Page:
27 May 2017 – 7 Jan 2018
For more information on exhibitions at the Centre for Life, click here.
Review by Roisin Corbett.
First and foremost, the most important thing to note about ‘Dino Jaws’ is that it is an exhibition primarily aimed at children. The exhibition itself is an educational look at dinosaurs and the foods they ate.
The exhibition is made up of a mixture of animatronics, replica fossils, informational placards and interactive games or puzzles. The most spectacular of all of these has got to be the life-sized animatronic dinosaur heads, which greet you as you enter the exhibition. The heads are used to demonstrate the chewing motions of different types of dinosaur and are truly impressive to look at. Another excellent component of the exhibition was their use of interactive touch screen games, enabling children to ‘excavate’ a fossil of their own by tapping on a screen. As these components were engaging yet also educational, it was fantastic to see just how popular they proved to be amongst the children there.
The concept of exploring dinosaurs specifically in context of their food is a rather novel approach, and so gives the exhibition lots of room to be both educational and innovative. I was concerned that it would be no different to any other dinosaur exhibition – just rehashing the same information in a nominally different way – but in fact I was pleasantly surprised at its inventiveness.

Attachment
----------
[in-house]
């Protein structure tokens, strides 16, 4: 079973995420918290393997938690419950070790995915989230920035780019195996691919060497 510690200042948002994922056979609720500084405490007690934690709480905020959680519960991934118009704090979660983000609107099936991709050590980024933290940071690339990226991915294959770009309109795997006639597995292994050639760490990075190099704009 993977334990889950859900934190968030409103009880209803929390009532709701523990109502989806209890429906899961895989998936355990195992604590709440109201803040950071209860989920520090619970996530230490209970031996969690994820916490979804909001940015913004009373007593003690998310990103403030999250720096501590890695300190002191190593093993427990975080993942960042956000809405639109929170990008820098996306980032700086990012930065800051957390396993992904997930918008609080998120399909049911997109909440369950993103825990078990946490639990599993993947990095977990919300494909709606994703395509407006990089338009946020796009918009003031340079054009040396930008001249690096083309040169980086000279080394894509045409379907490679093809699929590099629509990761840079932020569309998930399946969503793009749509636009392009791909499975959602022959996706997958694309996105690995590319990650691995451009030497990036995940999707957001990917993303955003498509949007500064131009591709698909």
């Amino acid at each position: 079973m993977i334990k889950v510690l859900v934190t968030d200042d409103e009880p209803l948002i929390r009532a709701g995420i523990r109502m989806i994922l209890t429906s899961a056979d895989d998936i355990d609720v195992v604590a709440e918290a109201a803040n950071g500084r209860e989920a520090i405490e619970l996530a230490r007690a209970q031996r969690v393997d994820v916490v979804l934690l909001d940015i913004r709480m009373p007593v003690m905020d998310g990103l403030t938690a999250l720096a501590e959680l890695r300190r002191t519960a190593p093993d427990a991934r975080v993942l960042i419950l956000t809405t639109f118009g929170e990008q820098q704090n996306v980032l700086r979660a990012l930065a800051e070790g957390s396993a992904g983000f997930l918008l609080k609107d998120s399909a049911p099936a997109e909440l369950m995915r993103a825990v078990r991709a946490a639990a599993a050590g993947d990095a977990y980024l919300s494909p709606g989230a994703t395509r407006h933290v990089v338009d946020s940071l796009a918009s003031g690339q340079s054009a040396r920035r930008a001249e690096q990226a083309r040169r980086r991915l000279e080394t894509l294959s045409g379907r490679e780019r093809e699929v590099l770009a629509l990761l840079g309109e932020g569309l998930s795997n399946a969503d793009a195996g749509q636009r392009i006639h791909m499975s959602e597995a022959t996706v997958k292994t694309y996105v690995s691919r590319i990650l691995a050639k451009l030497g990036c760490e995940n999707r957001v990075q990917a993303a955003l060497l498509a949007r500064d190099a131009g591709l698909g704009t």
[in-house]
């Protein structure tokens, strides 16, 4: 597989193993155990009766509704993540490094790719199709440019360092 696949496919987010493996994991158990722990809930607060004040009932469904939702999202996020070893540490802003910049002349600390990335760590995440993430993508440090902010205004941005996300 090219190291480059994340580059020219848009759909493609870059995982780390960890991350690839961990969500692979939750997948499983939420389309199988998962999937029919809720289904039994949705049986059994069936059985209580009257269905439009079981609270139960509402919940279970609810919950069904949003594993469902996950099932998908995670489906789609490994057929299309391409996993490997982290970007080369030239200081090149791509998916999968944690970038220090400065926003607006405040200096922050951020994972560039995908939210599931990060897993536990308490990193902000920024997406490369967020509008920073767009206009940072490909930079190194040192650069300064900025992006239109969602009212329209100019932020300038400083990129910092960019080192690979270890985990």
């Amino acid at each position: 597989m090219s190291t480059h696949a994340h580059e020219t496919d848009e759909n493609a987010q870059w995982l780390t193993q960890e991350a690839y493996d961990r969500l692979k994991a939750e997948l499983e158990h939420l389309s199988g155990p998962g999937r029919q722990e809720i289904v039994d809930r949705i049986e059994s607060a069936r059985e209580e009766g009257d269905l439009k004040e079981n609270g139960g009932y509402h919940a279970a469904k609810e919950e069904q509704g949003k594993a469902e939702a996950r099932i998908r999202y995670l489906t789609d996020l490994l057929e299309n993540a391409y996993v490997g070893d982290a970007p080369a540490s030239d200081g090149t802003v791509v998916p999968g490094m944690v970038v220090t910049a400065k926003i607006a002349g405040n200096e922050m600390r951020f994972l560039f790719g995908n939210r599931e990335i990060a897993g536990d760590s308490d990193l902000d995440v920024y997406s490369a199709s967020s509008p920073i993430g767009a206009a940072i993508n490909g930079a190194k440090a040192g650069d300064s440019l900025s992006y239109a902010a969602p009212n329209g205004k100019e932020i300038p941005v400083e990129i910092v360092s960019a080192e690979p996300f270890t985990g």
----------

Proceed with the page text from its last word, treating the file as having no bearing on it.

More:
However, the exhibition was a bit smaller than I expected it to be. According to the museum’s website, it should take about an hour to see the entire exhibition, but even with small children in tow I doubt it would take that long. I completely understand that the museum would not want to overcrowd their space by packing it too full. The animatronics were spectacular and it perhaps would have been nice to see more of them, especially given that they were easily the most popular aspect with the other museum-goers.
Additionally, whilst I understand that this exhibition is designed with children in mind, it might have been nice to include some things to engage parents or guardians as well. Everything within the exhibition was very specifically aimed at children, which would clearly be fun for them, but perhaps less so for the adults supervising them. The museum’s website claims that the exhibition is suitable for all ages, but I personally would say that whilst it may be suitable for everyone, it is really only catering to primary school aged children.
However, on the whole I do think that this is a good exhibition. As evidenced by the children I saw when I was there, the exhibition is an enjoyable blend of fun and education. On the whole I would say the exhibition would be a good day out for a child, and so I would recommend it to anyone with youngsters who need entertaining.